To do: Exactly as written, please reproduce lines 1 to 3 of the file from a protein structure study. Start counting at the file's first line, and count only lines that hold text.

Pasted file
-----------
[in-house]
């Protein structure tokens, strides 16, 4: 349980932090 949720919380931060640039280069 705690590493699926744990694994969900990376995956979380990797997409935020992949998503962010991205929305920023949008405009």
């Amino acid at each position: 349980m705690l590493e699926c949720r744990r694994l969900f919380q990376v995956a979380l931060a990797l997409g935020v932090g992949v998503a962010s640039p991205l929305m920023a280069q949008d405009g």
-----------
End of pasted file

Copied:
[in-house]
């Protein structure tokens, strides 16, 4: 349980932090 949720919380931060640039280069 705690590493699926744990694994969900990376995956979380990797997409935020992949998503962010991205929305920023949008405009």
């Amino acid at each position: 349980m705690l590493e699926c949720r744990r694994l969900f919380q990376v995956a979380l931060a990797l997409g935020v932090g992949v998503a962010s640039p991205l929305m920023a280069q949008d405009g």